3. The starting method of a brushless motor according to claim 1, wherein when the specific case is a case where the magnetic flux monitored by first energization changes to the positive side and in mid-course further changes to the negative side, the first energization is immediately stopped and switched to second energization.

4. The starting method of the brushless motor according to claim 1, wherein when the specific case is a case where the magnetic flux monitored by first energization remains unchanged, changes to the negative side by second energization and in mid-course further changes to the positive side, the second energization is immediately stopped and switched to third energization.

5. The starting method of the brushless motor according to claim 1, wherein when the specific case is a case where the magnetic flux monitored by first energization changes to the negative side, further changes to the negative side by second energization but does not change to the positive side in mid-course, the energization is switched to third energization in accordance with the predetermined energizing sequence.

6. The starting method of a brushless motor according to claim 1, wherein when the magnetic flux monitored is unchanged during each energization, energization is continued in the predetermined energizing sequence until the magnetic flux monitored changes.

7. The starting method of a brushless motor according to claim 2, wherein when the magnetic flux monitored is unchanged during each energization, energization is continued in the predetermined energizing sequence until the magnetic flux monitored changes.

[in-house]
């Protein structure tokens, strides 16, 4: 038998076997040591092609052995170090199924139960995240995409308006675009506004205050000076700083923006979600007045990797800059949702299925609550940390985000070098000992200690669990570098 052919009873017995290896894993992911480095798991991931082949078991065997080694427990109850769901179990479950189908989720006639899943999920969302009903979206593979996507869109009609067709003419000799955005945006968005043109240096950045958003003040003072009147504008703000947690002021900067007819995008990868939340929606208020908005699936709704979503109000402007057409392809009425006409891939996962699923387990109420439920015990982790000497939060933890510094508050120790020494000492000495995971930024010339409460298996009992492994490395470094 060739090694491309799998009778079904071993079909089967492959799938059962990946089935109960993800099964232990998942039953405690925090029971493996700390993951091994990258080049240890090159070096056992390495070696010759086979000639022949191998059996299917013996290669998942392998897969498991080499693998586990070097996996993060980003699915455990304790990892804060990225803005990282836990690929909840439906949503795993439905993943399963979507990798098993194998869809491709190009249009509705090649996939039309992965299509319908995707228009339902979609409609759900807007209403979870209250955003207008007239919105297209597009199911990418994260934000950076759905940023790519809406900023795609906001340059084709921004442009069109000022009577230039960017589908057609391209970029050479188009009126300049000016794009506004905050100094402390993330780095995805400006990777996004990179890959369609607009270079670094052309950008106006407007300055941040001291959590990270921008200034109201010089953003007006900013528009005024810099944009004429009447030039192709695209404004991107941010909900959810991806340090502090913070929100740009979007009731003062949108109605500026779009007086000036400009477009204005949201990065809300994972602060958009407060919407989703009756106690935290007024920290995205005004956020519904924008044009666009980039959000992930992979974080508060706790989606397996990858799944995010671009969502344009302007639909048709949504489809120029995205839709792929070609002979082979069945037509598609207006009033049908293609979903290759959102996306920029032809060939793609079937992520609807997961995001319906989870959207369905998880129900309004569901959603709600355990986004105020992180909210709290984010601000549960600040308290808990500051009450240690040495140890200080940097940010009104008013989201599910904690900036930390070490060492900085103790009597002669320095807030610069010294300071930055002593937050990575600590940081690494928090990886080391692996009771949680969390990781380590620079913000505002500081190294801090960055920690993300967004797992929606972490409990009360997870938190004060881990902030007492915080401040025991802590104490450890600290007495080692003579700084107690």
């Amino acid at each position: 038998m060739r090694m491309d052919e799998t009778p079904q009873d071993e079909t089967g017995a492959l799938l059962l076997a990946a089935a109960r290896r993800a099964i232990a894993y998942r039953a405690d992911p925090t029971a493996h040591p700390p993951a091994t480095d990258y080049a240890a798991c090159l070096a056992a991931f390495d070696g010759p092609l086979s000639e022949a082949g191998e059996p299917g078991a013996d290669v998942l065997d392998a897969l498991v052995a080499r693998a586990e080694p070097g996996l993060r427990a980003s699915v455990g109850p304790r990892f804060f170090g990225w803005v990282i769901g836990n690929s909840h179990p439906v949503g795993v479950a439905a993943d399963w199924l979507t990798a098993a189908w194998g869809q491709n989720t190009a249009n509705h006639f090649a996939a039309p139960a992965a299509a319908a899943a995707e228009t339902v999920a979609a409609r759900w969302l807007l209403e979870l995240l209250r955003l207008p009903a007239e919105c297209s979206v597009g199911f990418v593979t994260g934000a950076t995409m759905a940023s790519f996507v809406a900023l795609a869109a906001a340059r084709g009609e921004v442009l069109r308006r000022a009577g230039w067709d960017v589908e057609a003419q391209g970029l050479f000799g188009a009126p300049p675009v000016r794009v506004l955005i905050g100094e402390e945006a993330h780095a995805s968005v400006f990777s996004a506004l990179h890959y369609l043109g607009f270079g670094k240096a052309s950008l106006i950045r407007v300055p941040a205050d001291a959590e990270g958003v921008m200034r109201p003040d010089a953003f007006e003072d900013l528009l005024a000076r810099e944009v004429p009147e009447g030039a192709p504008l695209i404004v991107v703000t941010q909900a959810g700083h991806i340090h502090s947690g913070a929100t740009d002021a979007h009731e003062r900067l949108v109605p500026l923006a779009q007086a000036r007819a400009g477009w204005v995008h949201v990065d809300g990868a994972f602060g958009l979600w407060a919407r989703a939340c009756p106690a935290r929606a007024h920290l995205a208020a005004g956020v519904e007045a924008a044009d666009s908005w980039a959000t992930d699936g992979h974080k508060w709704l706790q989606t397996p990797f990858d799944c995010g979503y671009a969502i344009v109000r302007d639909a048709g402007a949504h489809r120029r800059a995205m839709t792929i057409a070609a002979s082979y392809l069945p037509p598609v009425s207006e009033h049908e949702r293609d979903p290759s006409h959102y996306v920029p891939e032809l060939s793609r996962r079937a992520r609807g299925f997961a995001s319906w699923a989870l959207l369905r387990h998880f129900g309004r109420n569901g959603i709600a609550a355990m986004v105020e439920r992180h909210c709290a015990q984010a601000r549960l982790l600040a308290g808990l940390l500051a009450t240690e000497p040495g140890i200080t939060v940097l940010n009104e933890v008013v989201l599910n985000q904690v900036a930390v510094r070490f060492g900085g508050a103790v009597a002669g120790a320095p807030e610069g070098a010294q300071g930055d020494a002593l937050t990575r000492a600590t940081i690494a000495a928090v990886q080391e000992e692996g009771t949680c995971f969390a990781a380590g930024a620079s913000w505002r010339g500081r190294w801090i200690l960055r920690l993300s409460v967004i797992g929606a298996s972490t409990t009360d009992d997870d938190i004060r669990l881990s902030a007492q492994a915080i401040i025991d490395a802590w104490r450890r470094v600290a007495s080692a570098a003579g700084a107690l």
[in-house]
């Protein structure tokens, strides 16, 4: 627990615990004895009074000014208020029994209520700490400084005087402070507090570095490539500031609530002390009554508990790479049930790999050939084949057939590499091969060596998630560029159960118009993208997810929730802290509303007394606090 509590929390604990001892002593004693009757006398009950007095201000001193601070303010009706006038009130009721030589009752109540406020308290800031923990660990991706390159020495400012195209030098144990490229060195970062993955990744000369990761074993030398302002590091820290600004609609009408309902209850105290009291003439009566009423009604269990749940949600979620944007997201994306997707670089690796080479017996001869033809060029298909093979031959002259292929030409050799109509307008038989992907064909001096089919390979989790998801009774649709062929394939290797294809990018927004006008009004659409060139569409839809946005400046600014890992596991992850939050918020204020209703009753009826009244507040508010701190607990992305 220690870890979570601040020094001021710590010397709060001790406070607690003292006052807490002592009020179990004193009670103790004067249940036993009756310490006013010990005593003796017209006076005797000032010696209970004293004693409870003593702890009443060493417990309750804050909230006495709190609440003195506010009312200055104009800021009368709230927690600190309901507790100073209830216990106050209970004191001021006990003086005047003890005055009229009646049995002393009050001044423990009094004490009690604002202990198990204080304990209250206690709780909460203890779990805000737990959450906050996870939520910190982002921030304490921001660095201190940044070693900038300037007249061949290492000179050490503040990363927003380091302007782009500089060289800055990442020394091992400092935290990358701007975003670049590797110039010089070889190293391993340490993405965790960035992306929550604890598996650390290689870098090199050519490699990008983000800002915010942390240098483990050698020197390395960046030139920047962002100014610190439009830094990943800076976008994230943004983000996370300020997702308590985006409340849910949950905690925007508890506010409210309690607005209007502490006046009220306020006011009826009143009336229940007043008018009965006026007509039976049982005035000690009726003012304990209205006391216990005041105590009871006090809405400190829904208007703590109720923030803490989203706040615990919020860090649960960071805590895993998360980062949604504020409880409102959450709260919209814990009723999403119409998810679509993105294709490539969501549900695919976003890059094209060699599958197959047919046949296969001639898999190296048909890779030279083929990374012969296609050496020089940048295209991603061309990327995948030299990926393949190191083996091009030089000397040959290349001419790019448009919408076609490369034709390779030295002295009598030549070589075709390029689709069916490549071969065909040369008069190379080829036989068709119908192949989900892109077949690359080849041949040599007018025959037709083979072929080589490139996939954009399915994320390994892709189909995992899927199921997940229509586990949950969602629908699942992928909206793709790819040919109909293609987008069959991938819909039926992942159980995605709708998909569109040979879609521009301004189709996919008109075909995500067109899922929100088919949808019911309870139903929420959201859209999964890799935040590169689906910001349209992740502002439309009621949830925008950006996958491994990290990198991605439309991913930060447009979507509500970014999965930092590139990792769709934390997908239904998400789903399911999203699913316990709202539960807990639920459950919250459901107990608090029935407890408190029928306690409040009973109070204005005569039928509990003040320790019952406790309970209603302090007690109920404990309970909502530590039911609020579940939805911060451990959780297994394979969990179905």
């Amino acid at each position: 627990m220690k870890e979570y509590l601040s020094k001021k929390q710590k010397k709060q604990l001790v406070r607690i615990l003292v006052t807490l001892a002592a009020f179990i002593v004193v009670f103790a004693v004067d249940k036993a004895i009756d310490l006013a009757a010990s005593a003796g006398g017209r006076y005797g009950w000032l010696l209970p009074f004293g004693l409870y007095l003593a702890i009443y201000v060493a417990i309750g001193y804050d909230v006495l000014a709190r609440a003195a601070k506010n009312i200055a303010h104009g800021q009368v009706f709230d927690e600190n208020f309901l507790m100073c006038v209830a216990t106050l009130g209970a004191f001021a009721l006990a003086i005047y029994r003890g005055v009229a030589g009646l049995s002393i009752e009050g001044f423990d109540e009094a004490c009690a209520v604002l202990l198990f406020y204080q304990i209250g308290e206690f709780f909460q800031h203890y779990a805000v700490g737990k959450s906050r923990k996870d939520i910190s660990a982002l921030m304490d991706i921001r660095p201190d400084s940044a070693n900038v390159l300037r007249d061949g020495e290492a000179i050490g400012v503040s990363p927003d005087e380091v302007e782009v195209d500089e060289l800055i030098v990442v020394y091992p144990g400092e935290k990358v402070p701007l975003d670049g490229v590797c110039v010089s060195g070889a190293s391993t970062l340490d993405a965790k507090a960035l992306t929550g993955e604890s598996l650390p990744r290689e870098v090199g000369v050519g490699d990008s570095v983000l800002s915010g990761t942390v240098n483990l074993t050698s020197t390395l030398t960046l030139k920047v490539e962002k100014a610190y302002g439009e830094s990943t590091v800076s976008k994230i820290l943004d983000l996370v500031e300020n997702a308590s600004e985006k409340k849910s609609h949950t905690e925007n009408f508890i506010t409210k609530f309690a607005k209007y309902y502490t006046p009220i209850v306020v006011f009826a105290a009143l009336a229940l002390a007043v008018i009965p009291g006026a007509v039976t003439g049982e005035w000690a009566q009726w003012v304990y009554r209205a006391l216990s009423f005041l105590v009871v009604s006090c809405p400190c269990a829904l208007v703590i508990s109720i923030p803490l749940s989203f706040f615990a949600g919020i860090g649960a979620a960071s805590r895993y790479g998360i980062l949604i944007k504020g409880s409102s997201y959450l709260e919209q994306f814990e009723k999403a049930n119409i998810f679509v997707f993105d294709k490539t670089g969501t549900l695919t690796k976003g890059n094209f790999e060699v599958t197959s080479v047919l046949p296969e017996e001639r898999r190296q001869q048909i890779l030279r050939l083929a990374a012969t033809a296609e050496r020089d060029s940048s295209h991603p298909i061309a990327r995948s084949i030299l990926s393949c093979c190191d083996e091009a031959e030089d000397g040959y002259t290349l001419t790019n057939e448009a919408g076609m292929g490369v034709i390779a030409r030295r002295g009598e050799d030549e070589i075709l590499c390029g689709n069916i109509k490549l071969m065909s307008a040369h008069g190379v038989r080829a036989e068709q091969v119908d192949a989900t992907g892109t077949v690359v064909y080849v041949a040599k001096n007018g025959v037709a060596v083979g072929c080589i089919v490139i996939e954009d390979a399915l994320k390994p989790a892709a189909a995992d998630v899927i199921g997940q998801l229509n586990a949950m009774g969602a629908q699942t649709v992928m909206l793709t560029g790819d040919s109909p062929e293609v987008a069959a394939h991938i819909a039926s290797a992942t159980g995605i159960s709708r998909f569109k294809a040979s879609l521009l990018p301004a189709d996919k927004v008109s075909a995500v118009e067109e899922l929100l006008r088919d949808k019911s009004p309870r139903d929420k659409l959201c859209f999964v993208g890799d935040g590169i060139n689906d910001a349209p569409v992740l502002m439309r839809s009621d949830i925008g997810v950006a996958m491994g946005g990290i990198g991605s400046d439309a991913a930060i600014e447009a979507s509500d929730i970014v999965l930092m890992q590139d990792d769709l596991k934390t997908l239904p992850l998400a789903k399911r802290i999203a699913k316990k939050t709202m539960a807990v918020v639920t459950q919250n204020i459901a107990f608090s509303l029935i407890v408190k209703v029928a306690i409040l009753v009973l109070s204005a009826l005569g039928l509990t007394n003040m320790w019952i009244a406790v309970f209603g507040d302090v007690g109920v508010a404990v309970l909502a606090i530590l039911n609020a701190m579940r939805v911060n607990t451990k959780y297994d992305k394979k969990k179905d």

8. The starting method of a brushless motor according to claim 3, wherein when the magnetic flux monitored is unchanged during each energization, energization is continued in the predetermined energizing sequence until the magnetic flux monitored changes.

9. The starting method of a brushless motor according to claim 4, wherein when the magnetic flux monitored is unchanged during each energization, energization is continued in the predetermined energizing sequence until the magnetic flux monitored changes.

10. The starting method of a brushless motor according to claim 5, wherein when the magnetic flux monitored is unchanged during each energization, energization is continued in the predetermined energizing sequence until the magnetic flux monitored changes.

11. A control device of a three-phase four-pole sensorless brushless motor including a stator having three-phase coils and a four-pole magnet rotor provided in correspondence with the stator, the device comprising: a control circuit adapted to energize any two-phase coils of the three-phase coils in a predetermined energizing sequence for starting of the brushless motor; monitor magnetic flux generated in the other one-phase coil; and switch energization to the two-phase coils according to a specific case where the monitored magnetic flux changes to a positive or negative side and in mid-course further changes to an opposite side.

12. The starting method of a brushless motor according to claim 11, wherein when the specific case is a case where the magnetic flux monitored by first energization changes to the negative side and in mid-course changes to the positive side, the control circuit immediately stops the first energization and switches the energization to sixth energization by skipping four energizations in the predetermined energizing sequence.